Yearbook 2017

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A B C D E F G H I J K L M N O P Q R S T U V W X Y Z
A study at the Max-Planck-Institute for Social Law and Social Policy examines the impact of the European refugee crisis in 2015 on the subjective well-being of older natives in 10 European countries. The authors find that this impact is associated with the media attention and news coverage of the refugee influx. The impact is positive in countries with a “favorable” and negative in countries with an “unfavorable” coverage. Subjective well-being can reflect perceptions and sentiments regarding refugees that are associated with media coverage. more
European Union history was characterized by an underlying process of legal integration. At the same time, member state governments increased their political control of the integration process. In this context, the so-called “Luxembourg Compromise” of 1966 established an informal veto right in the European Communities. Member states claimed “national interests” to avoid a vote. Political and legal debates over the veto right crystallized different conceptions of European Union and their change over time. more
Private law relations in cross-border contexts have traditionally been governed by private international law. Yet rules vary from country to country, and developments in the field have not kept pace with globalisation. Consequently, in resolving cross-border dispute, courts have been turning to human rights law. more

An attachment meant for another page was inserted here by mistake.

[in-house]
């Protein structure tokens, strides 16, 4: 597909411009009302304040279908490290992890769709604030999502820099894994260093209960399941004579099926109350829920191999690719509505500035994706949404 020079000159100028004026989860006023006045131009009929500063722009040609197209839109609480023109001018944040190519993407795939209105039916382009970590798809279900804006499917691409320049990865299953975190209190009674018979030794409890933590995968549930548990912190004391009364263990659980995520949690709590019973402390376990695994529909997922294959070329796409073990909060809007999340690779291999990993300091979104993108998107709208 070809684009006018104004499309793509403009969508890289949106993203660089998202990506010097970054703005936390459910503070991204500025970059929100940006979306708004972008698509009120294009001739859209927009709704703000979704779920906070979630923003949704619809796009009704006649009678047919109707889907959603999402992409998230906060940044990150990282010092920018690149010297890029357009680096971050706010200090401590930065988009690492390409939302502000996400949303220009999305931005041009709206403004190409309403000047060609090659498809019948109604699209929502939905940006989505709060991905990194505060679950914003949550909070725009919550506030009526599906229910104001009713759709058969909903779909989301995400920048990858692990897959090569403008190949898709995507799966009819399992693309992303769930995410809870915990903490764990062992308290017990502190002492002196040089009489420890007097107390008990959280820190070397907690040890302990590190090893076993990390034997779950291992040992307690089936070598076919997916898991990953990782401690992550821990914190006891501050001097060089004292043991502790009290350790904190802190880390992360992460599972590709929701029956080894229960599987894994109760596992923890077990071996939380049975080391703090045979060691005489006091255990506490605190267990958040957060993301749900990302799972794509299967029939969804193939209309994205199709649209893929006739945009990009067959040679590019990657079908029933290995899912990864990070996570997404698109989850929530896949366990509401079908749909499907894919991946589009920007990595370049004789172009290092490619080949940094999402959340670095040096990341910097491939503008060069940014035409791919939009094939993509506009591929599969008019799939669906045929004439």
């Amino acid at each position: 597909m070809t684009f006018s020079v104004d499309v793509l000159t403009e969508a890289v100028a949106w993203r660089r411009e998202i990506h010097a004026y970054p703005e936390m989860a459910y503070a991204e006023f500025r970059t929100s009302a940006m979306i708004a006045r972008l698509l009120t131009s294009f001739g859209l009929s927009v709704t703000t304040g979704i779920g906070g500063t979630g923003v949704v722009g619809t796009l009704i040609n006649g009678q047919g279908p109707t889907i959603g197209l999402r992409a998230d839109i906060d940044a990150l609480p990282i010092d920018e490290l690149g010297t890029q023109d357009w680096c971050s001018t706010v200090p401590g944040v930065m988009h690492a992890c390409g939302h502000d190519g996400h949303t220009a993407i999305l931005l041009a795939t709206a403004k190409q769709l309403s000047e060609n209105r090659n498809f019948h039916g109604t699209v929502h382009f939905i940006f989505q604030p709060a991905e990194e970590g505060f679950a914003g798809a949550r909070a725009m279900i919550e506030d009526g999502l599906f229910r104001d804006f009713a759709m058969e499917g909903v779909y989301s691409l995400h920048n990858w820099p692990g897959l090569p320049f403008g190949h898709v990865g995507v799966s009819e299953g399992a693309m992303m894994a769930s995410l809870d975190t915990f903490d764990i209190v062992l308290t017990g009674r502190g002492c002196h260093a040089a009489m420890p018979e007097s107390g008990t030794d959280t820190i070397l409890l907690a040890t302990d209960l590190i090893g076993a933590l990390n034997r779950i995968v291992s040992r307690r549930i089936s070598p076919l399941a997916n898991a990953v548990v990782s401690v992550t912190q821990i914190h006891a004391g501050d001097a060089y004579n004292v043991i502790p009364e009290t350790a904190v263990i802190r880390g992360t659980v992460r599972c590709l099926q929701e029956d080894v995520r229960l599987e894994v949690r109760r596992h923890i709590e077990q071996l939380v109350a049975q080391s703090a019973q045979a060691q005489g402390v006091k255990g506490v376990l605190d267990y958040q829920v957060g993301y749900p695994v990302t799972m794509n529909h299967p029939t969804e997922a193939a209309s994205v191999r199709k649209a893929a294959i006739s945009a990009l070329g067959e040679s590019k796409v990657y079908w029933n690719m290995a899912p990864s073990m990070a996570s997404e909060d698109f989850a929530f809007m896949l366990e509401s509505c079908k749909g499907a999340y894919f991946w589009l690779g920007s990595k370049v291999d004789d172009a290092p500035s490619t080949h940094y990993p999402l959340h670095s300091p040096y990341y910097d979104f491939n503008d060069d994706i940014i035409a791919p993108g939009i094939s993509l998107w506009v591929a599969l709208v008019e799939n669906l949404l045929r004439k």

The EU is currently in a deep, existential crisis, the “rule of law crisis”. This crisis encompasses the intentional undermining of the rule of law in certain Member States and the incapacity to maintain it in others. The EU cannot turn a blind eye to this development. Under Article 2 TEU, the “rule of law” is one of the fundamental values of the Union, upon which its entire legal system is founded. Research at the institute therefore analyses the development doctrinally, such as with the concept of “systemic deficiency”, and is working on solutions. more
Quantitative methods rank among the standard techniques of many researchers – not only in the natural sciences but also in the social sciences and the humanities. Little is known, however, about the value of quantitative methods for legal scholarship. Therefore, one of the research projects of the Otto Hahn Group on Financial Regulation at the Max Planck Institute for Tax Law and Public Finance is devoted to quantitative legal studies: the statistical analysis of discrete data to answer legal questions. more
In 2017 the Max Planck Institute Luxembourg completed a study on the impact of national procedural laws on mutual trust and on consumer protection. The study embodies the most comprehensive, empirically-driven comparative investigation of civil procedure in Europe to date. It identifies areas where targeted measures would increase mutual trust as well as consumer protection, and expounds concrete proposals – some of which have already been taken up by the European Commission – to overcome the current obstacles to effective judicial cooperation and consumer protection. more
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